“But the crowd which pressed round him, staring, pulling grimaces, jeering and leering, was without a shadow of pity for his remorse. It stood unmoved, without heeding his apologies, and taking a sort of sadistic delight in watching him cower under the abuses and curses of its spokesman.” (39)
The crowd takes on a different type of identity. “It” transforms into something more than just people, I’m looking forward to taking my time with dome of these crowd scenes.
“He longed to remember the touch on the forehead of soft hands with tinkling bracelets, to imagine the presence of loving womanhood, the nearness of mother and sister. And exile was not dissapointed. Ratan ceased to be a little girl” (9).
Here is a moment in the narrative where the type of work a female does decides her status between girl and woman. There is a connection between responsibility and adulthood.
“Y’all let dat stray darky tell y’all any ole lie!” (39)
The novel incites skepticism onto Jody twice within the first 40 pages. Both times, the reader doesn’t know whether or not characters are right to doubt Jody’s intentions and word. However, further reading will have to be done to see how this skepticism plays out, both for the characters and the reader.
Edit: “Let the old hypocrites learn to mind their own business, and leave other folks alone” (126).
The following is a close third person narration focalized through Janie. While it explicitly argues in Tea Cake’s defense, it raises the readers skepticism towards him, once again leaving us to consider wher we can trust black men.
“Moths flickered the lamps. They put them out. Really, because she still might be live enough to shoot. Time and space have no meaning in a canefield. No more than the interminable stalks…Some one stumbled over her” (16).
The middle sentence in the excerpt adds a sense of mysticism to the passage that is neither introduced before, nor followed up with after. The first 2 sentences give a revelation as to how the men in the field feel about Carma. What comes next feels of great importance, however, it is without context and what follows doesn’t provide an explanation.
“The v motif was picked up again by thickish brows rising outward from twin creases above a hooked nose, and his pale brown hair grew down–from high flat temples–in a point on his forehead” (1).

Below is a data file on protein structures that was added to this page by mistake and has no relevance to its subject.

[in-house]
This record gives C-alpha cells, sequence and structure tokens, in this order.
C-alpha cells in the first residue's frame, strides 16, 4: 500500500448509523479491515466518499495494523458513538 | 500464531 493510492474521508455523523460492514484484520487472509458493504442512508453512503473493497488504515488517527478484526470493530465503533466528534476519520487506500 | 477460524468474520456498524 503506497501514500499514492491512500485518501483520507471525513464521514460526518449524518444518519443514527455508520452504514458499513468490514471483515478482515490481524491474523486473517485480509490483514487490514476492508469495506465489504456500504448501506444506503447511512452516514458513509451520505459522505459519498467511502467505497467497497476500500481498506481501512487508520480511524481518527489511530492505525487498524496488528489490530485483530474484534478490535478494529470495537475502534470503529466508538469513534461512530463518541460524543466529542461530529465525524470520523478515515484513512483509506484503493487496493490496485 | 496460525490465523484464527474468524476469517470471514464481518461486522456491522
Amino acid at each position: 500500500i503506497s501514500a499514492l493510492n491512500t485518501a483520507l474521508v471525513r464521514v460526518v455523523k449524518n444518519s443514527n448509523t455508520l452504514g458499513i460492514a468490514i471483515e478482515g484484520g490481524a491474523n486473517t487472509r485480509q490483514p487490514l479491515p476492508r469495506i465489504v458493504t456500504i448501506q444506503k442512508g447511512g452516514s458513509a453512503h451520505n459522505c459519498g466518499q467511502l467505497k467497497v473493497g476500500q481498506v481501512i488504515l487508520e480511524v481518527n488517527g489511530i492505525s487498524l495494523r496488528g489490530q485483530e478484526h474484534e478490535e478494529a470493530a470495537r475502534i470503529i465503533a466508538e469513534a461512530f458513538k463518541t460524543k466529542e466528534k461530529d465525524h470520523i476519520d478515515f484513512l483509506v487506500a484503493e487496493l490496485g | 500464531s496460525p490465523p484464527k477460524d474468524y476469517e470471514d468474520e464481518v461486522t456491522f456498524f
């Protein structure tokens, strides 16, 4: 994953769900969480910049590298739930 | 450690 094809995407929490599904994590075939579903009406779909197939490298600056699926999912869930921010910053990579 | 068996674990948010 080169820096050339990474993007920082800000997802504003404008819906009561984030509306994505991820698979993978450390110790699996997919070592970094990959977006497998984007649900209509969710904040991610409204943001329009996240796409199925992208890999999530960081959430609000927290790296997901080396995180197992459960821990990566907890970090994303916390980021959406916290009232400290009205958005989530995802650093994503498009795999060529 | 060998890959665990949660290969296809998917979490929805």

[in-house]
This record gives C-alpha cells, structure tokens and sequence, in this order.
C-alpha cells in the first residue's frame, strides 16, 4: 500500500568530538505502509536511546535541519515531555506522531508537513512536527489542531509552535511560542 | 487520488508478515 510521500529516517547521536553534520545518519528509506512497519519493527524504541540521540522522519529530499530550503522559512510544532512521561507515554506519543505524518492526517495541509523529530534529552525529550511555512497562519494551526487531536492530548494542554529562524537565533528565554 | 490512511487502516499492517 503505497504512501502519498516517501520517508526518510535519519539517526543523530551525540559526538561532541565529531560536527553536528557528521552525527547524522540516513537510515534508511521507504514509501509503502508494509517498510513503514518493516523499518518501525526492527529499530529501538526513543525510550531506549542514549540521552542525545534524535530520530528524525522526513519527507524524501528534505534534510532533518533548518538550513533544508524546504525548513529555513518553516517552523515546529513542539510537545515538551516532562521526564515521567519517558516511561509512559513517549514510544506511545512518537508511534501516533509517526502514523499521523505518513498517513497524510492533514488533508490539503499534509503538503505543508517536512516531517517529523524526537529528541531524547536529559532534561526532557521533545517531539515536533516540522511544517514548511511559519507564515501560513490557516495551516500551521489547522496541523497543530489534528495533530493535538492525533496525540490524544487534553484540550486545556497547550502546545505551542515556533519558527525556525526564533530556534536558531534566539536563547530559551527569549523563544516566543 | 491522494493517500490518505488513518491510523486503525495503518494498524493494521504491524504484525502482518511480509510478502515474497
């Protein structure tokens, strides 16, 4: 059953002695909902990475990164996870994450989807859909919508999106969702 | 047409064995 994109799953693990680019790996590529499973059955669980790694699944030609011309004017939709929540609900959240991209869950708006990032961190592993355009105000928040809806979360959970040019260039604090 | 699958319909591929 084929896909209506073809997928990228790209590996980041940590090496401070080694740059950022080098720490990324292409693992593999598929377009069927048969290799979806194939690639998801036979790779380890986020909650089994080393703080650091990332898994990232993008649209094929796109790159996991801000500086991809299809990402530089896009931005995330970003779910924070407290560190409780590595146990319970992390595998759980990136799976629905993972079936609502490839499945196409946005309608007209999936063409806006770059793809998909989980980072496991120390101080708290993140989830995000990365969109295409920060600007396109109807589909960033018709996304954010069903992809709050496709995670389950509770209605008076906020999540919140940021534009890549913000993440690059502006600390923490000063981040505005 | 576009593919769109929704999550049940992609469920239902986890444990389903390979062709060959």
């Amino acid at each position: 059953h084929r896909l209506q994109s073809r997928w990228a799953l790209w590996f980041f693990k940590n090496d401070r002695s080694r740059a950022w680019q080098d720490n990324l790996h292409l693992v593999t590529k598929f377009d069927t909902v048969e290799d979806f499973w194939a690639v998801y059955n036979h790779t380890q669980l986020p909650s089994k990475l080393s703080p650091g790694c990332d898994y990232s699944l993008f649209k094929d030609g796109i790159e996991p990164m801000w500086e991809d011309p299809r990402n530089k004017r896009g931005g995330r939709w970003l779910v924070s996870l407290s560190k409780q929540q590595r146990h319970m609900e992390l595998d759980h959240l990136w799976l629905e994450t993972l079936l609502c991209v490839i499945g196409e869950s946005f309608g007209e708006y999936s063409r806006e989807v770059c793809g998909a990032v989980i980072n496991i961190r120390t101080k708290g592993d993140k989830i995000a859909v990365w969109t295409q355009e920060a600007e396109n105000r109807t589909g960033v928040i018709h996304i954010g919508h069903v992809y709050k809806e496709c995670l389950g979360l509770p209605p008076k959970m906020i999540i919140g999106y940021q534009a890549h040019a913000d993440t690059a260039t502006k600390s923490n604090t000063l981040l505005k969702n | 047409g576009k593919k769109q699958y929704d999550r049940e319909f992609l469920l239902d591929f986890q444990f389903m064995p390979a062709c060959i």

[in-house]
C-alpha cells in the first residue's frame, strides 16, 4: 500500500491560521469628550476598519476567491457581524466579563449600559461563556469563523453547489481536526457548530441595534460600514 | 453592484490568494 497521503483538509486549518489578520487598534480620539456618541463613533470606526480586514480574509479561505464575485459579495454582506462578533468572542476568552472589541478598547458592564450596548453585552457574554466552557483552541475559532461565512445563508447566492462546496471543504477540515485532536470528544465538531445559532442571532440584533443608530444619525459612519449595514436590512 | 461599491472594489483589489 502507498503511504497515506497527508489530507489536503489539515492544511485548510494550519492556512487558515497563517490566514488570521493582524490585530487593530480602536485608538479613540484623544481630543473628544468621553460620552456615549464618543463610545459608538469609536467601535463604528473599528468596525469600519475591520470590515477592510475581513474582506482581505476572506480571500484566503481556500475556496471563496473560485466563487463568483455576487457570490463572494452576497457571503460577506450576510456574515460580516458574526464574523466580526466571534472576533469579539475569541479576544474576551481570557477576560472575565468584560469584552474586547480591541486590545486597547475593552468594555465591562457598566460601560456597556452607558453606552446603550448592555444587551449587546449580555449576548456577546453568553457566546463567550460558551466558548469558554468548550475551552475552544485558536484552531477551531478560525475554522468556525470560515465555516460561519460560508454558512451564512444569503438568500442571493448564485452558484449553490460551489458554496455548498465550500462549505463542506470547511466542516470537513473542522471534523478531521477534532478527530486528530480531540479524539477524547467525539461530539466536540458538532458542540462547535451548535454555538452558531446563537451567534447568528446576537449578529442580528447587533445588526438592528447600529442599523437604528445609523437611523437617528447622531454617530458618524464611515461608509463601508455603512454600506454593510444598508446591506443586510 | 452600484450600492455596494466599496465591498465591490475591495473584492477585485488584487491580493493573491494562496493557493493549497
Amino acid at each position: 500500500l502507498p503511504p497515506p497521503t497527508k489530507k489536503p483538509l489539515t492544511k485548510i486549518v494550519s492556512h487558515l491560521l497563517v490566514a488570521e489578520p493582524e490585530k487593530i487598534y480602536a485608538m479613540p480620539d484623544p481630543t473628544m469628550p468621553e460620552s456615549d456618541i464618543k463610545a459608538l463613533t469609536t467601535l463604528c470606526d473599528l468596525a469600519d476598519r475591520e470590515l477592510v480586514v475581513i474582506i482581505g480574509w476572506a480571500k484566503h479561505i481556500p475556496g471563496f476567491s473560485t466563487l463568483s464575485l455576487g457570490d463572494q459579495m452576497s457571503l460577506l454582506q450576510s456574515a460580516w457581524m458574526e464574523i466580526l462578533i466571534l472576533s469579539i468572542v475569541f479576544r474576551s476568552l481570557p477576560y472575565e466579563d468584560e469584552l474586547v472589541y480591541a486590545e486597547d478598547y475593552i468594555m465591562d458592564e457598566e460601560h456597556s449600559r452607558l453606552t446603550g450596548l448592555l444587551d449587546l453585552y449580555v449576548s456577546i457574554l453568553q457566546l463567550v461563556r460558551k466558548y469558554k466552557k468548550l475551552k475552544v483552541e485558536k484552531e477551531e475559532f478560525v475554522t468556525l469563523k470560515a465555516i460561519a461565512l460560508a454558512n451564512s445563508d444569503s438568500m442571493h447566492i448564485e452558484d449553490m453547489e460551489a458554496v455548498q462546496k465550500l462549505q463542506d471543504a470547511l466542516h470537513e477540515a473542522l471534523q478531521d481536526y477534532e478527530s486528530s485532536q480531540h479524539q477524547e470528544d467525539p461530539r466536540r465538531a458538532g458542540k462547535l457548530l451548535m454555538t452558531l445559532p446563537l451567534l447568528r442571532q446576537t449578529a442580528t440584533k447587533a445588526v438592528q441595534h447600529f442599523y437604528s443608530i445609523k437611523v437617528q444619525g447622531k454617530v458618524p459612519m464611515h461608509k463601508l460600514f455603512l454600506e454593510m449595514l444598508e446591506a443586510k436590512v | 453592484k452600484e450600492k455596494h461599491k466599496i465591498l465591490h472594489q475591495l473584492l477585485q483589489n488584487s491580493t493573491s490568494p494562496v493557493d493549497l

Just wanted to start by reassuring everyone that I have read more than the first page. I think it’s cool that Hammett has injected literary devices as casual adjectives to describe characters. I wonder what the v motif represents.
I measured it with my stick–the gentleman-scout’s vademecum, I call it–it’s marked off in inches. Uncommonly handy at times. There’s a sword inside and a compass in the head. Got it made specially. Anything more? (18)
Peter likes to brag about how well equipped and well prepared he is. I wonder if the characters around him think he’s a huge snob too.
“It’s Cash and Jewel and Vardaman and Dewey Dell,” pa says, kind of hangdog and proud too, with his teeth and all, even if he wouldn’t look at us (261).
There’s a lot of emphasis placed on pa’s expression in the last two pages. Multiple phrases are repeated 2-3 times; I wish I knew what a hangdog is.
“I feel like a wet seed wild in the hot blind earth” (64).
Can we just take a second to try and decipher that?
“The soul is born, he said vaguely, first in those moments I told you of. The slow and dark birth, more mysterious than the birth of the body. When the soul of a man is born in this country there are nets flung at it to hold it back from flight. You talk to me of nationality, language, religion. I shall try to fly by these nets” (177).
Very deep stuff that Stephen is saying to his friend. I thought this would be a good passage to analyze in class.
“‘Tell me, did I ever tell you that story about a famous spit?'”
“‘You did not, John,’ said Mr Dedalus.”
“‘Why then,’ said Mr Casey, ‘it is a most instructive story…'” (42)
Above is a conversation that is relayed to the reader through Stephan’s point of view. The focalization becomes notable after realizing that the characters dialogue is less formal than how the conversation is being narrated. For example, Mr. Dedalus refers to his companion as John, but because John is an adult, Stephan, who is much younger, refers to him as Mr. Casey.
“I wish I could hit upon a pleasant track of thought, a track indirectly reflecting credit upon myself, for those are the pleasantest thoughts, and very frequent even in the minds of modest moused-coloured people, who believe genuinely that they dislike to hear their own praises” (83).
This passage is supposed to be mimetic of the human mind…well, the entire short story is. I’m not sure that I’m convinced that it’s an accurate representation, but Woolf was known for trying to portray psychological theories through stream of consciousness. I thought this was a good example.
“He had his plan, which was so fine that he rejoiced in it after getting back to bed. Doctor Hugh, suddenly finding himself snubbed without mercy, would, in natural disgust and to the joy of Miss Vernham, renew his allegiance to the Countess” (272).
Something about this passage seems off, for Dencombe doesn’t REALLY want to push the young doctor away. Dencombe is portrayed as a narcissist, in the sense that he needs constant support and praise to feel good about himself. I’m sure that if a close reading were to be done on his plan and its result, we might be able to find an alternative motive for which Dencombe “rejoices”.